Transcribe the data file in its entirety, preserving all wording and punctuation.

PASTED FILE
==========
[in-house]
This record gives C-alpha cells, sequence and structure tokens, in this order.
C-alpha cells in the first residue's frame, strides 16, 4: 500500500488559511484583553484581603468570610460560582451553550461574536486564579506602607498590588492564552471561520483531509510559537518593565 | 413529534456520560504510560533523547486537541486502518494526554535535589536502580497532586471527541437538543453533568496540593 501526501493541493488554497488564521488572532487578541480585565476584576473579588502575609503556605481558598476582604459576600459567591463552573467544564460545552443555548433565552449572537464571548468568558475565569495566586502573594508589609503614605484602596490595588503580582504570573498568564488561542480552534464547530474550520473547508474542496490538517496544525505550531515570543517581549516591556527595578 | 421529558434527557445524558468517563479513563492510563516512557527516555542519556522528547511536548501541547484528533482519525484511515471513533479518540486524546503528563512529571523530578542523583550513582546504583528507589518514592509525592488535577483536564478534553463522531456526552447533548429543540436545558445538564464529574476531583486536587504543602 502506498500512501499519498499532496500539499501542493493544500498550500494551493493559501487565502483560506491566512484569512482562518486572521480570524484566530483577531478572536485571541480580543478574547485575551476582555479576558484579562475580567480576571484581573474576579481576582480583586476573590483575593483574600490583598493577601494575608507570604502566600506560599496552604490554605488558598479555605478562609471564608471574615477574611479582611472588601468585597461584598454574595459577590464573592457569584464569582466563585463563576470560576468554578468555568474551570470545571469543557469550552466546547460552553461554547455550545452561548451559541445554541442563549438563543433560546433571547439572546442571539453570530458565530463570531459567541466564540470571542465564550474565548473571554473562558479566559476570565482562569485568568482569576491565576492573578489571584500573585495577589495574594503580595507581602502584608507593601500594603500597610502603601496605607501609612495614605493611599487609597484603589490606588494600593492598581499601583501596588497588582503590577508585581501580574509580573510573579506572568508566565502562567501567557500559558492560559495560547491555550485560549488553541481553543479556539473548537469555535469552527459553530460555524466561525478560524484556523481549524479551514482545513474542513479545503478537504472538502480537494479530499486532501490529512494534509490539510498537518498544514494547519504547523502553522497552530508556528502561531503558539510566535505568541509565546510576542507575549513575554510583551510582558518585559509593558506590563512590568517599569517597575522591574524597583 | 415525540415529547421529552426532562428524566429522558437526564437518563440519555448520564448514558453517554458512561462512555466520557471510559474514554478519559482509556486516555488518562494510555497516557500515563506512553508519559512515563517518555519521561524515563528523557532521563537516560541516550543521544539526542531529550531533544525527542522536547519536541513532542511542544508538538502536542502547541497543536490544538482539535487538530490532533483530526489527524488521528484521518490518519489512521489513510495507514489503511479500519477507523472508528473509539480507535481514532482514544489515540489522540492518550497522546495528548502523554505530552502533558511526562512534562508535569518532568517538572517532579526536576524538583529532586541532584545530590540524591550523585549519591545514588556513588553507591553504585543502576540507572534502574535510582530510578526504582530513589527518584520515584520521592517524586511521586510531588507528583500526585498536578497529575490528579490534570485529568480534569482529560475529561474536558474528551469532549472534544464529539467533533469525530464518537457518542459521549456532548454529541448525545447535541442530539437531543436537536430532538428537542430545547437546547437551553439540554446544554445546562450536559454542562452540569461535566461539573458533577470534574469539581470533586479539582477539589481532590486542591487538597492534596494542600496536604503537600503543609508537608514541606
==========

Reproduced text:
[in-house]
This record gives C-alpha cells, sequence and structure tokens, in this order.
C-alpha cells in the first residue's frame, strides 16, 4: 500500500488559511484583553484581603468570610460560582451553550461574536486564579506602607498590588492564552471561520483531509510559537518593565 | 413529534456520560504510560533523547486537541486502518494526554535535589536502580497532586471527541437538543453533568496540593 501526501493541493488554497488564521488572532487578541480585565476584576473579588502575609503556605481558598476582604459576600459567591463552573467544564460545552443555548433565552449572537464571548468568558475565569495566586502573594508589609503614605484602596490595588503580582504570573498568564488561542480552534464547530474550520473547508474542496490538517496544525505550531515570543517581549516591556527595578 | 421529558434527557445524558468517563479513563492510563516512557527516555542519556522528547511536548501541547484528533482519525484511515471513533479518540486524546503528563512529571523530578542523583550513582546504583528507589518514592509525592488535577483536564478534553463522531456526552447533548429543540436545558445538564464529574476531583486536587504543602 502506498500512501499519498499532496500539499501542493493544500498550500494551493493559501487565502483560506491566512484569512482562518486572521480570524484566530483577531478572536485571541480580543478574547485575551476582555479576558484579562475580567480576571484581573474576579481576582480583586476573590483575593483574600490583598493577601494575608507570604502566600506560599496552604490554605488558598479555605478562609471564608471574615477574611479582611472588601468585597461584598454574595459577590464573592457569584464569582466563585463563576470560576468554578468555568474551570470545571469543557469550552466546547460552553461554547455550545452561548451559541445554541442563549438563543433560546433571547439572546442571539453570530458565530463570531459567541466564540470571542465564550474565548473571554473562558479566559476570565482562569485568568482569576491565576492573578489571584500573585495577589495574594503580595507581602502584608507593601500594603500597610502603601496605607501609612495614605493611599487609597484603589490606588494600593492598581499601583501596588497588582503590577508585581501580574509580573510573579506572568508566565502562567501567557500559558492560559495560547491555550485560549488553541481553543479556539473548537469555535469552527459553530460555524466561525478560524484556523481549524479551514482545513474542513479545503478537504472538502480537494479530499486532501490529512494534509490539510498537518498544514494547519504547523502553522497552530508556528502561531503558539510566535505568541509565546510576542507575549513575554510583551510582558518585559509593558506590563512590568517599569517597575522591574524597583 | 415525540415529547421529552426532562428524566429522558437526564437518563440519555448520564448514558453517554458512561462512555466520557471510559474514554478519559482509556486516555488518562494510555497516557500515563506512553508519559512515563517518555519521561524515563528523557532521563537516560541516550543521544539526542531529550531533544525527542522536547519536541513532542511542544508538538502536542502547541497543536490544538482539535487538530490532533483530526489527524488521528484521518490518519489512521489513510495507514489503511479500519477507523472508528473509539480507535481514532482514544489515540489522540492518550497522546495528548502523554505530552502533558511526562512534562508535569518532568517538572517532579526536576524538583529532586541532584545530590540524591550523585549519591545514588556513588553507591553504585543502576540507572534502574535510582530510578526504582530513589527518584520515584520521592517524586511521586510531588507528583500526585498536578497529575490528579490534570485529568480534569482529560475529561474536558474528551469532549472534544464529539467533533469525530464518537457518542459521549456532548454529541448525545447535541442530539437531543436537536430532538428537542430545547437546547437551553439540554446544554445546562450536559454542562452540569461535566461539573458533577470534574469539581470533586479539582477539589481532590486542591487538597492534596494542600496536604503537600503543609508537608514541606